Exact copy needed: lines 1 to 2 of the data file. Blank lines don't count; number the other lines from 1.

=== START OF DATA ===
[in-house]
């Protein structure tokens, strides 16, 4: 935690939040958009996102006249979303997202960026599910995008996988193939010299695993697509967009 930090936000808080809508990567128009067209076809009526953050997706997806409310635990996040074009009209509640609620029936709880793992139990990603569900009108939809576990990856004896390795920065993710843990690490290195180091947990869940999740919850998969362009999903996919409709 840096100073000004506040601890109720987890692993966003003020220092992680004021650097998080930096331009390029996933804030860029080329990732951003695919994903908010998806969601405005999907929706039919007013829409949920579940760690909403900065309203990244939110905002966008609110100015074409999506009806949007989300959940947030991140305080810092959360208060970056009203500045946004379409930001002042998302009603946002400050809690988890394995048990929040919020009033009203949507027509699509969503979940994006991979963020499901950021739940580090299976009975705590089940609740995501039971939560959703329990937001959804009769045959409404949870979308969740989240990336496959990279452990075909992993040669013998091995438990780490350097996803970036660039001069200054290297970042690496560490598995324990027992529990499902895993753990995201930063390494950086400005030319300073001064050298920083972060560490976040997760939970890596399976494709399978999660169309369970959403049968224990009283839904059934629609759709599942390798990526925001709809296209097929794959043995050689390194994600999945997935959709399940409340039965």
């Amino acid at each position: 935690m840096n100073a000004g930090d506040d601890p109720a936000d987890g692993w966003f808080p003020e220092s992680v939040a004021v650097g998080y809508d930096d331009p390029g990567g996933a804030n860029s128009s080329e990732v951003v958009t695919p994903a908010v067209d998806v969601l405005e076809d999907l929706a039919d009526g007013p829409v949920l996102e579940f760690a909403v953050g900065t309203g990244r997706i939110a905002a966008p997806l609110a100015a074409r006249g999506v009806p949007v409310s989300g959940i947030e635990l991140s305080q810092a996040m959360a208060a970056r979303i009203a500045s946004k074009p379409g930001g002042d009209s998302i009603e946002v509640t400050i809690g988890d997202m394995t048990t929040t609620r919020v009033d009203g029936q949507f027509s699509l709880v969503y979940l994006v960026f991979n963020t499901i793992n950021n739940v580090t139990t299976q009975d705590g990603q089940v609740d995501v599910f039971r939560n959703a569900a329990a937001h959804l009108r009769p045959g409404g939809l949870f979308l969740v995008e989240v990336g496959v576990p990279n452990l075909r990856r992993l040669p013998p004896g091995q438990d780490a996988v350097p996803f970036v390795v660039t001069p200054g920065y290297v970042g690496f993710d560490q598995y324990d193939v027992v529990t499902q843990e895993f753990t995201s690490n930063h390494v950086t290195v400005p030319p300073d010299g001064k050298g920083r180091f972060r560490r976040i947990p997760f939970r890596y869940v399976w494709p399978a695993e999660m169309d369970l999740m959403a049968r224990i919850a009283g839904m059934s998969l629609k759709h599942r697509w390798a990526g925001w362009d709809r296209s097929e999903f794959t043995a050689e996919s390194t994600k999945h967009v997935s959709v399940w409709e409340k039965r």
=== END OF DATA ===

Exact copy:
[in-house]
């Protein structure tokens, strides 16, 4: 935690939040958009996102006249979303997202960026599910995008996988193939010299695993697509967009 930090936000808080809508990567128009067209076809009526953050997706997806409310635990996040074009009209509640609620029936709880793992139990990603569900009108939809576990990856004896390795920065993710843990690490290195180091947990869940999740919850998969362009999903996919409709 840096100073000004506040601890109720987890692993966003003020220092992680004021650097998080930096331009390029996933804030860029080329990732951003695919994903908010998806969601405005999907929706039919007013829409949920579940760690909403900065309203990244939110905002966008609110100015074409999506009806949007989300959940947030991140305080810092959360208060970056009203500045946004379409930001002042998302009603946002400050809690988890394995048990929040919020009033009203949507027509699509969503979940994006991979963020499901950021739940580090299976009975705590089940609740995501039971939560959703329990937001959804009769045959409404949870979308969740989240990336496959990279452990075909992993040669013998091995438990780490350097996803970036660039001069200054290297970042690496560490598995324990027992529990499902895993753990995201930063390494950086400005030319300073001064050298920083972060560490976040997760939970890596399976494709399978999660169309369970959403049968224990009283839904059934629609759709599942390798990526925001709809296209097929794959043995050689390194994600999945997935959709399940409340039965």